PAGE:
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Posts Tagged ‘trauma counselling’

Too hard, or really, really hard.

A number of years ago when I first started trauma counselling, I was working on being able to be in crowded places again. I started small, with my local shops, then large shopping centres, and I was building up to more unfamiliar and larger crowds.

The airport was a good place to practice. At first it was frightening to go through the security checkpoints with strangers in front and behind me. But I got used to that and needed a bigger challenge. I told Dr Lee that my daughter had asked me to go with her to the rugby game in two weeks time, and he was really excited – much more excited than I was! He thought that would be perfect. I would be attending something that I was passionate about, and the excitement around me would be a positive reenforcement.

When I turned up at my next appointment he asked how the game went and I had to tell him I didn’t go. I said, ‘It was just too hard.’ He held up a hand to stop me talking and said ‘Wait a minute, let me write that down.’ Then I was encouraged to go over the reasons why I didn’t go. I ended by saying that it was just too hard.

‘Let me tell you something,’ he said. ‘When you say that something is too hard, you’re implying it can’t be done. Like flying… no matter how hard you flap your arms when you jump off the roof, you can’t fly because it is physically impossible. That is too hard. When you look at a mountain and say, “it would be too hard to climb”, then you’re saying that it is impossible to climb. But if you say that the mountain would be ‘really, really hard’ to climb, then there is at least the possibility that it can be done.’

It forever changed the way I think. When I am tempted to say or think something is too big, too hard, too far etc, I now ask, ‘Is it really too hard?  Or is it really, really hard?’ There’s a big difference between something that is impossible to do, and something that is hard to do.

DJ

(c) DJ Stutley 2012

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Good Monday morning to you all :)

Yesterday I was reminded of something Sir Charles Court used to say. “If you are not 10 minutes early, you’re late.”

Once, I would have agreed with that statement, but not any more. All my life I have endeavoured to be early – didn’t matter what the occasion was. I was so conscious of not being late, that sometimes I would sit in my car for 20 minutes at my appointed place just to make sure I was there on time.

Then one day not so long ago, that all changed.

It was the first wet day of the winter season. My brother had arrived the night before, so I’d been chatting to him with one eye on the clock, conscious of my morning counselling appointment. Then the rain began to bucket down! Suddenly I had two girls to drop at school. One 10 minutes south, and the other 10 minutes west. My brother stepped in and offered to drive one, and I took the other. By now I knew that I was going to be late for my appointment, and felt sick in the stomach.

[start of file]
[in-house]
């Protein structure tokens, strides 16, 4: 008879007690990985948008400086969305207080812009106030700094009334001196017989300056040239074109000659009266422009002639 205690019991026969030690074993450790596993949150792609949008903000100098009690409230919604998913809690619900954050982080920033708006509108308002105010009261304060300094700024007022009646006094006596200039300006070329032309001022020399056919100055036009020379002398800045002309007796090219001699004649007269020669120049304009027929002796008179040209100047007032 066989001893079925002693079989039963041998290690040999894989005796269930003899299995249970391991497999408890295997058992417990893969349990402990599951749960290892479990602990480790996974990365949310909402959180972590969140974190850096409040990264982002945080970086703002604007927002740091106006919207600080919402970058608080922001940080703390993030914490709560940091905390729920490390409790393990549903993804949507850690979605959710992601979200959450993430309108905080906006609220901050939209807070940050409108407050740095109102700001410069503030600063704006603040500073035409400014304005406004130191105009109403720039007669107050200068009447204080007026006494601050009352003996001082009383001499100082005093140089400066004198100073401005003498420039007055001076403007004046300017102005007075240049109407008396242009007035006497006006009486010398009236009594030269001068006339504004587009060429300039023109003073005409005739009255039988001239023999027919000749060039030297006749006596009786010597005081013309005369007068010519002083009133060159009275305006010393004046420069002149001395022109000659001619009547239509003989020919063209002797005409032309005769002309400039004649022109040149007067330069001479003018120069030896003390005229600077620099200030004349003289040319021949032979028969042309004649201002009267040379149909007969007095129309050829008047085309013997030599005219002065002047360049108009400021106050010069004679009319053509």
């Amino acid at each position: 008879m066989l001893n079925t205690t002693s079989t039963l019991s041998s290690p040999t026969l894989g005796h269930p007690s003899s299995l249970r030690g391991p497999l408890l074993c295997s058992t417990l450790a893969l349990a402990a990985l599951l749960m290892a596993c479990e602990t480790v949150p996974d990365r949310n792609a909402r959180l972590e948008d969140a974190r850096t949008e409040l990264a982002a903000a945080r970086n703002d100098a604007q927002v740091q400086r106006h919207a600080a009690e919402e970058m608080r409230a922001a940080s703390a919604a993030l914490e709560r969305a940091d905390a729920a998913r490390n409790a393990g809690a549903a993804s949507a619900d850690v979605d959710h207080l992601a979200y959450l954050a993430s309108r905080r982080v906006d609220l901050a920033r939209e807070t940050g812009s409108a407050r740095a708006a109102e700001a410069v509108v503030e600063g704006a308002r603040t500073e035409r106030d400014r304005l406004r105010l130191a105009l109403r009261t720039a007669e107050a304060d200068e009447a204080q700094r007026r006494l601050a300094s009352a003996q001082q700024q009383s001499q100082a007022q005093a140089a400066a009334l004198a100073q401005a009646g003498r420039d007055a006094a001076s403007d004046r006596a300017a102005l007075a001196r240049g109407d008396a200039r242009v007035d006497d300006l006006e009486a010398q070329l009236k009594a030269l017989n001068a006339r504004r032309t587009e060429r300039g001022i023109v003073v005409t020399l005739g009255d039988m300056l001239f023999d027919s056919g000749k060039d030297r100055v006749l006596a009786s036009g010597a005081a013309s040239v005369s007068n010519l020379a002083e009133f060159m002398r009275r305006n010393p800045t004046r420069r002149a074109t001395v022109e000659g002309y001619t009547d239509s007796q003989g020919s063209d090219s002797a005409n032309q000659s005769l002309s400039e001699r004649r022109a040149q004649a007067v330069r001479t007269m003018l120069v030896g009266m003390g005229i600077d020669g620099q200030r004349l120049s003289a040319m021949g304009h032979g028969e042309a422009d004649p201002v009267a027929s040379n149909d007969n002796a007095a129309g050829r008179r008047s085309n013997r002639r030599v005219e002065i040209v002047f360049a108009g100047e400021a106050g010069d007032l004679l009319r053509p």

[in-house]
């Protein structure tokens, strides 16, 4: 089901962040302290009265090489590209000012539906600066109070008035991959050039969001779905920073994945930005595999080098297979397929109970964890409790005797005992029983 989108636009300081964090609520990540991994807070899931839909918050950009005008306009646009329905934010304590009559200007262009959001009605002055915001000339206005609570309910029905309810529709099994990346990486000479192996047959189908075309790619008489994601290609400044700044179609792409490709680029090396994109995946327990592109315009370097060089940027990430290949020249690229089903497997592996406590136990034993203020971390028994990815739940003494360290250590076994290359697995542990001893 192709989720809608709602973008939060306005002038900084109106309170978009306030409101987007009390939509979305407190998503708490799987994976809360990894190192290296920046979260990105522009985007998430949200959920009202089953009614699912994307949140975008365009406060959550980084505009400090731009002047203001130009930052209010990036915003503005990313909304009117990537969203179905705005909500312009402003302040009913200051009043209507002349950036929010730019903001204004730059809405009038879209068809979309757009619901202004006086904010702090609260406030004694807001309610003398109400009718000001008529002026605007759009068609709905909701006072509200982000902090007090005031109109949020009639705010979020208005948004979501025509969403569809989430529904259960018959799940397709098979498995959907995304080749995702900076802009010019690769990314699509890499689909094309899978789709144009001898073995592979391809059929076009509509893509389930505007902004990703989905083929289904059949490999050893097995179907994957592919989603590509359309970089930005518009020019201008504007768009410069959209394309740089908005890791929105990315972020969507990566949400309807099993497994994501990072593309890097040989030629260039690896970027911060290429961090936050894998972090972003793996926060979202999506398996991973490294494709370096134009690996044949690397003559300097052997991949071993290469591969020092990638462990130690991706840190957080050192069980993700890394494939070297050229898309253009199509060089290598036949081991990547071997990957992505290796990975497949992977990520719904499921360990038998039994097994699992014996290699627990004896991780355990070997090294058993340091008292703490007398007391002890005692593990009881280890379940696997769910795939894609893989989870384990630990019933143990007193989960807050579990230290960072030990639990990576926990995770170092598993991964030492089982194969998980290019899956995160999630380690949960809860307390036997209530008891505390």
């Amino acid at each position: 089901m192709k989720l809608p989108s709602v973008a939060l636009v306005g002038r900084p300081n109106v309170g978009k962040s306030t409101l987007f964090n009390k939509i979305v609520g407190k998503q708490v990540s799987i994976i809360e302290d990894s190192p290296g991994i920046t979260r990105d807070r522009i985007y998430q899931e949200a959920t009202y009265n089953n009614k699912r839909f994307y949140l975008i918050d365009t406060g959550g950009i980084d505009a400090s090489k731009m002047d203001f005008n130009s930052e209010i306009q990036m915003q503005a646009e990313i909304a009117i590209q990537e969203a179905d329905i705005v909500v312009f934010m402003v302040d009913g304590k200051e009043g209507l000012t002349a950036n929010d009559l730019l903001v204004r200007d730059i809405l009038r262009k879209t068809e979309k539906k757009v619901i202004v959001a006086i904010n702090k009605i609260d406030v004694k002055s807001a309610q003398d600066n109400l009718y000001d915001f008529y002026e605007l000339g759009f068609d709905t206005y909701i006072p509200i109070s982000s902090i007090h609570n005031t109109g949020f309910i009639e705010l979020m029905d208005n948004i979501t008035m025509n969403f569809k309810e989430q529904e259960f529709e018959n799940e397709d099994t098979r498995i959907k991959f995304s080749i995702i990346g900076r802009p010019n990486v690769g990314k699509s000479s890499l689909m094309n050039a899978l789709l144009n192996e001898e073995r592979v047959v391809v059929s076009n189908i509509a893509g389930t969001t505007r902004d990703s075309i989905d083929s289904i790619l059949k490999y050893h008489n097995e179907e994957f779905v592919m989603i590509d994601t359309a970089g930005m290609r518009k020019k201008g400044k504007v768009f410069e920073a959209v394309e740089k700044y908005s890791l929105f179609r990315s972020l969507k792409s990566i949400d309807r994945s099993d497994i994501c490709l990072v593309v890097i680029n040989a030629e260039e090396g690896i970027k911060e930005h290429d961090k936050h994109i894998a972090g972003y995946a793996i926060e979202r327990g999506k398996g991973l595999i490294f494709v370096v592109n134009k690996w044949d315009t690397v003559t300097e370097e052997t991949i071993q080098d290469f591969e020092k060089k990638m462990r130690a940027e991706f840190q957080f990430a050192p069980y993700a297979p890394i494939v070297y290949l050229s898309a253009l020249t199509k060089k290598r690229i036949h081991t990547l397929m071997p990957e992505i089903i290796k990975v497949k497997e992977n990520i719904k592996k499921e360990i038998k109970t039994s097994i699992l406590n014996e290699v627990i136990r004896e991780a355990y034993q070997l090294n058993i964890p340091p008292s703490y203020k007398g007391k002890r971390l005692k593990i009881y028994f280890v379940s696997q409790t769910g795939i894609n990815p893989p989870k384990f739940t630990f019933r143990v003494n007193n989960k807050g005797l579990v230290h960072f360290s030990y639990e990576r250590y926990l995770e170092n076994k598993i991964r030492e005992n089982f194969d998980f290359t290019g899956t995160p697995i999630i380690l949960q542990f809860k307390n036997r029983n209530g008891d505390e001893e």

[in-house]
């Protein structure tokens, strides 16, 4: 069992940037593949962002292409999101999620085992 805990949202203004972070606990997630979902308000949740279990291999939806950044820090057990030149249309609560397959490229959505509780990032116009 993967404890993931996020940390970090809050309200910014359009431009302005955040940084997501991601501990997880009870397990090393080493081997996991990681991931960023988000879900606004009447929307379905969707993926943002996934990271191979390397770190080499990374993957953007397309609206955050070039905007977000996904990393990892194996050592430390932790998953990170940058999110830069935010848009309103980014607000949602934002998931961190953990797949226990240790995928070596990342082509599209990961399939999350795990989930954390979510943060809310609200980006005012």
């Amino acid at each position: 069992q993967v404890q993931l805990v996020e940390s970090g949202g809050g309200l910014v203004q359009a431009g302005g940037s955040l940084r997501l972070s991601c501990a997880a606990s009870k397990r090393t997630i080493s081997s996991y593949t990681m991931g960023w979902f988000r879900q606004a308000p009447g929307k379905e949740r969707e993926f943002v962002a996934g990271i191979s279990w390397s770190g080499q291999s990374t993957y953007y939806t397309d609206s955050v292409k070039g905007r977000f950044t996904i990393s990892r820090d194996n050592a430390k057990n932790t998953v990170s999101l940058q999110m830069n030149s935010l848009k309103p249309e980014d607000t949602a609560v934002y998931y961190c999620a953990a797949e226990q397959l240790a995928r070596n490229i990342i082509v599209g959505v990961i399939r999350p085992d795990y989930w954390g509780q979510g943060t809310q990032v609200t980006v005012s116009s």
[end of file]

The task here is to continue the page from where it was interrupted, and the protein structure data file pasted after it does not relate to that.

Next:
The usual 35 minute drive ended up taking close to 50 min. By the time I arrived (15 minutes late), I was anxious, flustered, embarrassed and apologetic. The counsellor was somewhat amused, and asked, ‘Haven’t you ever been late before?’

I was surprised. ‘No, I haven’t… at least not that I can remember.’

‘How do you feel about being late?’ he asked.

‘That I am a failure, unreliable, disrespectful… it’s the ultimate in rudeness.’ I replied seriously.

Needless to say, the planned trauma counselling session was postponed. We spent time discussing ‘late’ and I came away with a new, healthier attitude about being late. I still endeavour to be on time, but it is not the end of the world if I don’t make it there with 10 minutes to spare.

DJ

(C) DJ Stutley 2012

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It’s Monday morning again :) And it’s raining!

I just love winter. The cold, the wind, and especially the rain. The harder the rain falls the bigger my smile grows.

A while back, when I was going through trauma counselling, I was asked to think of a safe place – a place that gives me a feeling of pleasure or safety. I needed a memory that would help me retrieve a positive emotion that I could bring up and use to replace a feeling of distress or disturbance.

Sitting in a comfortable chair with my eyes closed, I thought back over the years to the many places I’ve been, things I’ve seen and done: sunsets, sunrises, forests, bushwalks, food… nothing seemed to ‘click’. I was about to give up when a picture began to form in my mind. I could feel the tugging of a smile as pleasure welled up inside me. By the time my mental picture was complete, I was grinning. I’d found my ‘safe place’. I opened my eyes and felt like laughing. Who would believe me? Let me describe my safe place…

The rain is bucketing down!  I am standing out on my patio with a cup of coffee. The rain is so heavy I can hardly see the building 20 metres away. The traffic coming down the highway has slowed to a crawl, their headlights weak and distorted. Thunder rumbles overhead. A gust of wind drives the rain towards me and I step backwards. This is my favourite place, favourite season, favourite memory. My ‘safe place’.

Do you have a ‘safe place’? I’d love to hear from you.

Have a great week :)

DJ

(c) DJ Stutley 2012

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